The mayor of South El Monte has agreed to plead guilty to a federal corruption charge, admitting that he accepted at least $45,000 in bribes from a city contractor in a scheme so entrenched that he would call if his payments were late.
Luis Aguinaga, 48, admitted that starting in 2005, he regularly accepted bribes of at least $500, with cash payments left in a bathroom in City Hall or in the passenger pocket of a car, according to the U.S. attorney’s office.
The contractor handed over the bundles of cash about twice a month until 2012, when the FBI caught Aguinaga accepting money at a South El Monte hotel bathroom.
The prosecution of Aguinaga, who was elected to the City Council in 2003 and also serves on the board of a local water agency, suggested deeper graft in the San Gabriel Valley city, with the mayor acknowledging he forwarded payments to another public official.
Neither the contractor nor the other official were identified.
“Mr. Aguinaga abdicated his civic duty when he made decisions for the city based on bribes he demanded, instead of for the good of the people he was elected to serve,” said Deirdre Fike, the assistant director in charge of the FBI’s field office in Los Angeles. “The FBI will not tolerate corruption by city officials, nor should the residents of South El Monte.”
Reached by telephone Thursday evening, Aguinaga said he had “no comment” on the plea agreement, which he signed Monday. Aguinaga referred questions to his attorney, who did not respond to a request for comment.
The bribery scheme involved an unidentified vendor who provided construction and engineering services to the city, prosecutors said. If the contractor did not quickly hand over the cash after being paid by the city, Aguinaga would follow up, federal prosecutors said. The payments later increased to $1,000.
At times, the mayor accepted larger sums, but he would split the payoff with another public official, according to court papers. On July 12, 2012, Aguinaga received an envelope with $2,000; he pocketed about half for himself and gave the rest of the cash to the unidentified public official, prosecutors said.
Federal agents monitored at least one rendezvous: a September 2012 meeting at the Ramada Inn in South El Monte, according to the plea agreement.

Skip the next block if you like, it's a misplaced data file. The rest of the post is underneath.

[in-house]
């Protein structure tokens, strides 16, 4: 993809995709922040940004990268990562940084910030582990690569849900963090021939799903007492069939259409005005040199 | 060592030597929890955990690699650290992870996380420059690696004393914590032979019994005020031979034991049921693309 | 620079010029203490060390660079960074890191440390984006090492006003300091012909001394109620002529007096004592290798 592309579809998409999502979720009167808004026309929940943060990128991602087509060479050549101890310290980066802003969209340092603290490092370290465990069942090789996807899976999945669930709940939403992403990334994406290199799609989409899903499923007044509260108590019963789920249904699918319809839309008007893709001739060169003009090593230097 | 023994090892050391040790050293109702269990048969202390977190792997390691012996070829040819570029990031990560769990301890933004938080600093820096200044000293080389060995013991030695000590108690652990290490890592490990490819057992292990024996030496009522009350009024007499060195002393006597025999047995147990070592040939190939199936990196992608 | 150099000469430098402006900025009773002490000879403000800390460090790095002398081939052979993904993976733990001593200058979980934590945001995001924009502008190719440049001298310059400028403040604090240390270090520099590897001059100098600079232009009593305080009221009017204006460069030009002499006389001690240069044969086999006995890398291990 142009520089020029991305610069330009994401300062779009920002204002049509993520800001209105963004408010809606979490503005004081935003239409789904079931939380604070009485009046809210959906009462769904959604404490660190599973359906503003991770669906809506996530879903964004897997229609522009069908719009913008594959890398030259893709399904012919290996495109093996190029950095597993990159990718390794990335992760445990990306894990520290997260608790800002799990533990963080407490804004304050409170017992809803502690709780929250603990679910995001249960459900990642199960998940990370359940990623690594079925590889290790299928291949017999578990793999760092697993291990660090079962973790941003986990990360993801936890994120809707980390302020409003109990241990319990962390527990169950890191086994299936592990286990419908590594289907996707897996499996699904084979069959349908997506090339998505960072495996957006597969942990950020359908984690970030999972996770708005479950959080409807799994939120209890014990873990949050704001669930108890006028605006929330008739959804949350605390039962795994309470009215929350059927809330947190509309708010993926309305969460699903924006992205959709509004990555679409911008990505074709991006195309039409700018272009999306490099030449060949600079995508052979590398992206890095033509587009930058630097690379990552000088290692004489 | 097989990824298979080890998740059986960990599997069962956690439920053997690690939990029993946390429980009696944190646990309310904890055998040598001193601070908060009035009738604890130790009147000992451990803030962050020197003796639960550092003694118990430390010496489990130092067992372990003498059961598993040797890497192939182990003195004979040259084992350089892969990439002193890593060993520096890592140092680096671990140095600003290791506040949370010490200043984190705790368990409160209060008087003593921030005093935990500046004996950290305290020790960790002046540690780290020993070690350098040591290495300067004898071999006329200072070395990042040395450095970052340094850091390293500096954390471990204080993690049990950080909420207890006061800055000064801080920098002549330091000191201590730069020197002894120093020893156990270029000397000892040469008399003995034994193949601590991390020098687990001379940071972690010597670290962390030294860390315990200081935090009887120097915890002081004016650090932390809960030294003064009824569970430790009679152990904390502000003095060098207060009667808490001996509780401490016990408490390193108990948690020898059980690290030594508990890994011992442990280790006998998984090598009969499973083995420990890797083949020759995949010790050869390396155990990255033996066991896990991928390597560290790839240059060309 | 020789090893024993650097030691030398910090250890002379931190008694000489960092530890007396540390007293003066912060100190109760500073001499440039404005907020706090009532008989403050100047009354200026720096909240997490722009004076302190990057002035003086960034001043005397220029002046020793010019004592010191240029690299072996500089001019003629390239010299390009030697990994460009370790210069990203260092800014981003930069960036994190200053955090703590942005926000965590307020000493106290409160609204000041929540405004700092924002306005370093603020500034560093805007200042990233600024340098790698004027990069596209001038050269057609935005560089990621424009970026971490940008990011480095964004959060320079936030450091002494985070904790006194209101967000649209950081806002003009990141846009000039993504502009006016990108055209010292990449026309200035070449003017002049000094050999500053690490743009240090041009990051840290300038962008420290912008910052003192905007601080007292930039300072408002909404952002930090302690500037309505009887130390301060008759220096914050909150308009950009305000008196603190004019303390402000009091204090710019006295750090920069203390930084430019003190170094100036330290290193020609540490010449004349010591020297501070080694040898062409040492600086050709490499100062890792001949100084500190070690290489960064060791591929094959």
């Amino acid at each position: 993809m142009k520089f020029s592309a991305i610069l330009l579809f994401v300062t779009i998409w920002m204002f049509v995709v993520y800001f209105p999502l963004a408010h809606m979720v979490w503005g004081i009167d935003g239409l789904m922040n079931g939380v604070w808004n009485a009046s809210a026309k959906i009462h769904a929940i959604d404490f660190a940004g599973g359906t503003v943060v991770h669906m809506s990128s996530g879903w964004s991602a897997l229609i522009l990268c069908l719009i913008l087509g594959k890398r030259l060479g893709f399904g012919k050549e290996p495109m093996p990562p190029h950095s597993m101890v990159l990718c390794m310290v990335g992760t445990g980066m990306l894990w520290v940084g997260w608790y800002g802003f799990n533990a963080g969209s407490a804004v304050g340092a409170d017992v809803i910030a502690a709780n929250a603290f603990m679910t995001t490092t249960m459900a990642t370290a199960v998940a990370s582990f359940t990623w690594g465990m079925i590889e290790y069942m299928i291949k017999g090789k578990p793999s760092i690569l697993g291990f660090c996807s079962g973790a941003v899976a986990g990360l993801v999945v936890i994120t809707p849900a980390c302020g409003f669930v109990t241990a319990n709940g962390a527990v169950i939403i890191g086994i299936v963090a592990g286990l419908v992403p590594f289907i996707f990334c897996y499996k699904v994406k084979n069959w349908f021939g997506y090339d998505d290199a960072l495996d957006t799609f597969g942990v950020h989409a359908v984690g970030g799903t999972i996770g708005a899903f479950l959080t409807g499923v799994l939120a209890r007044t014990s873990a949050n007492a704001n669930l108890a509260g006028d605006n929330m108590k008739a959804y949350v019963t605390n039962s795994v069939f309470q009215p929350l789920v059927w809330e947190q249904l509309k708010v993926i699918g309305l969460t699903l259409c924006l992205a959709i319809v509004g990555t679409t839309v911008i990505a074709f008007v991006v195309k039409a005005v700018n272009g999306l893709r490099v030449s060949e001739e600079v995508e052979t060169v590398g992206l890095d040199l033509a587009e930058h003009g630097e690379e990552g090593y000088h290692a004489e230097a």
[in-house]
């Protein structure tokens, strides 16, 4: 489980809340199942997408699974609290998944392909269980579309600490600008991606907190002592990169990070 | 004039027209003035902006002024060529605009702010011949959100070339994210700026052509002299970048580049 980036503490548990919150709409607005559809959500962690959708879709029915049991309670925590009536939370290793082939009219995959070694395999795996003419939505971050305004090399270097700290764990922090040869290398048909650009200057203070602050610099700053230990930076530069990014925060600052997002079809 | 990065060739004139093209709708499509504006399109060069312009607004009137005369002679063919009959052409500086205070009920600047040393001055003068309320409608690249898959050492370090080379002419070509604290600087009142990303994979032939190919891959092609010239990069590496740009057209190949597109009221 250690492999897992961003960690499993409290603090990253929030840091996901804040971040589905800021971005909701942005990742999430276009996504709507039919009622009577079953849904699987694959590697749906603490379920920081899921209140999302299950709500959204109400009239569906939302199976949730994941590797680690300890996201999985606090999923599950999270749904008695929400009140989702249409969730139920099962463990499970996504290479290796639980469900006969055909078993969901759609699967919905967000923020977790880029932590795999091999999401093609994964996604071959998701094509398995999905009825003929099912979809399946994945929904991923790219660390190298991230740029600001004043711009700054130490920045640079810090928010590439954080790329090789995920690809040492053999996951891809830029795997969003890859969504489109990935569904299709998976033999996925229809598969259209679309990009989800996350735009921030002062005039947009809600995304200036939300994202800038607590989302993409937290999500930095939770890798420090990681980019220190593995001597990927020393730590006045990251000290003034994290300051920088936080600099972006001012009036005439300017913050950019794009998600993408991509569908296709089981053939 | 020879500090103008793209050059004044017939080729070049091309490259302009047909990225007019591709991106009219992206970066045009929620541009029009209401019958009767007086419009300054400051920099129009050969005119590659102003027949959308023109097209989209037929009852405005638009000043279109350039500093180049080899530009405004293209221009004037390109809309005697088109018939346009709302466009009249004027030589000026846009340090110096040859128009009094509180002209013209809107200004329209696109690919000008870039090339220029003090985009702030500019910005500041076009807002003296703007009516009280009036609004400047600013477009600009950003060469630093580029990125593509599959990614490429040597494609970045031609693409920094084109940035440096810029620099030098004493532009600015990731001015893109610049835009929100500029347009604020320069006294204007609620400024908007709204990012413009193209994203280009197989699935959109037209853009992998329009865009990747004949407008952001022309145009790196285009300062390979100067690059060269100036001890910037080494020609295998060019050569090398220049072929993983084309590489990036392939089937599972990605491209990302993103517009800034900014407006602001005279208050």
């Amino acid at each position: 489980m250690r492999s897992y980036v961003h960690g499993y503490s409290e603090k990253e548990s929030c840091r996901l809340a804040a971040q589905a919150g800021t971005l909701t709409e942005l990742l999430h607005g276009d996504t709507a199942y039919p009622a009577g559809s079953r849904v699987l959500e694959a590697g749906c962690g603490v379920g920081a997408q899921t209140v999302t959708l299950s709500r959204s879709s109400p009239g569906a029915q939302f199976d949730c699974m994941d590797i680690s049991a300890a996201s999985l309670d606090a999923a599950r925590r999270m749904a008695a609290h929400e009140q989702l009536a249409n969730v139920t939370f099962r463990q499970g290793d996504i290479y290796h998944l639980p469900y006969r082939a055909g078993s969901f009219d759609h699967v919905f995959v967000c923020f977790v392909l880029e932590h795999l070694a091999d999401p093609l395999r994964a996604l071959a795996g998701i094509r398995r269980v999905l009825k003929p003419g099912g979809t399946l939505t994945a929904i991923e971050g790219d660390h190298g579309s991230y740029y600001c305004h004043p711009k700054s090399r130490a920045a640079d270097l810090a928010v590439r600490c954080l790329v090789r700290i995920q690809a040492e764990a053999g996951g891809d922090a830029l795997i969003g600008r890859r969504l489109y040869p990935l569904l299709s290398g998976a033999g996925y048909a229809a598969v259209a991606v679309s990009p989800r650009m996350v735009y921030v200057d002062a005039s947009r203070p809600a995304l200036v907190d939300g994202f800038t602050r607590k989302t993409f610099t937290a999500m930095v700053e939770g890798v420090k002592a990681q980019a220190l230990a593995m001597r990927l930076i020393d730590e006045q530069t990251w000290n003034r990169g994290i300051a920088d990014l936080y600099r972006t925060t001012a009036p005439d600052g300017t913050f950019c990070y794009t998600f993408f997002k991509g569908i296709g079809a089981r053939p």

At the meeting, Aguinaga “was nervous” because of a federal crackdown on graft in nearby Cudahy.
Officials in Cudahy had been charged earlier that year with accepting bribes from a man who wanted to open a medical marijuana dispensary, one of many corruption probes that had ensnared officials in the small blue-collar cities in southeast Los Angeles County.
At the Ramada next to the Pomona Freeway, Aguinaga typed out a message of caution on his phone: “Don’t talk” or “Don’t say anything,” according to the plea agreement.
Once inside a bathroom at the hotel, the contractor put an envelope with $2,000 cash near the sink. Aguinaga helped himself to at least $1,000, according to court papers. The rest of the money went to the other city official, according to the plea agreement.
“This long-running corruption scheme compromised the effective governance of South El Monte,” U.S. Atty. Eileen M. Decker said.
Aguinaga, who is scheduled to appear in federal court on Aug. 10 for an arraignment, remains free. The count to which he agreed to enter a guilty plea carries a maximum penalty of 10 years in federal prison.
In the city of 20,000 people, the news of the mayor’s misconduct stunned residents, Mayor Pro Tem Gloria Olmos said. She called on Aguinaga to step down, saying, “Any party that is guilty should resign.
“There’s a lot of angry people,” Olmos said. “They’re hurt, betrayed.”
An outside auditor recently criticized South El Monte for its ineffective oversight of two contractors that have worked with the city for more than a decade. None of the two vendors’ contracts were subjected to a competitive bidding process, and three contracts were signed off on by the city manager without approval by the City Council, according to the report by Los Angeles-based Singer Lewak LLP.
Some contracts were tweaked without approval of the council, increasing the revenue for a vendor by tens of thousands of dollars. One contractor admitted to submitting fraudulent billing reports in order to maximize the money allowed by its agreement, according to the report.
Olmos, who has served on the council for less than a year, said the city is adopting policies to prevent future accounting issues.
“Our city is getting cleaned up, and we’ll move forward,” she said. “The leadership will not all fall.”
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9:33 p.m.: This article was updated with additional details and comments from the Mayor Pro Tem of South El Monte.
6:30 p.m.: This article was updated with Aguinaga declining to comment on his case.
This article was originally published at 5:30 p.m.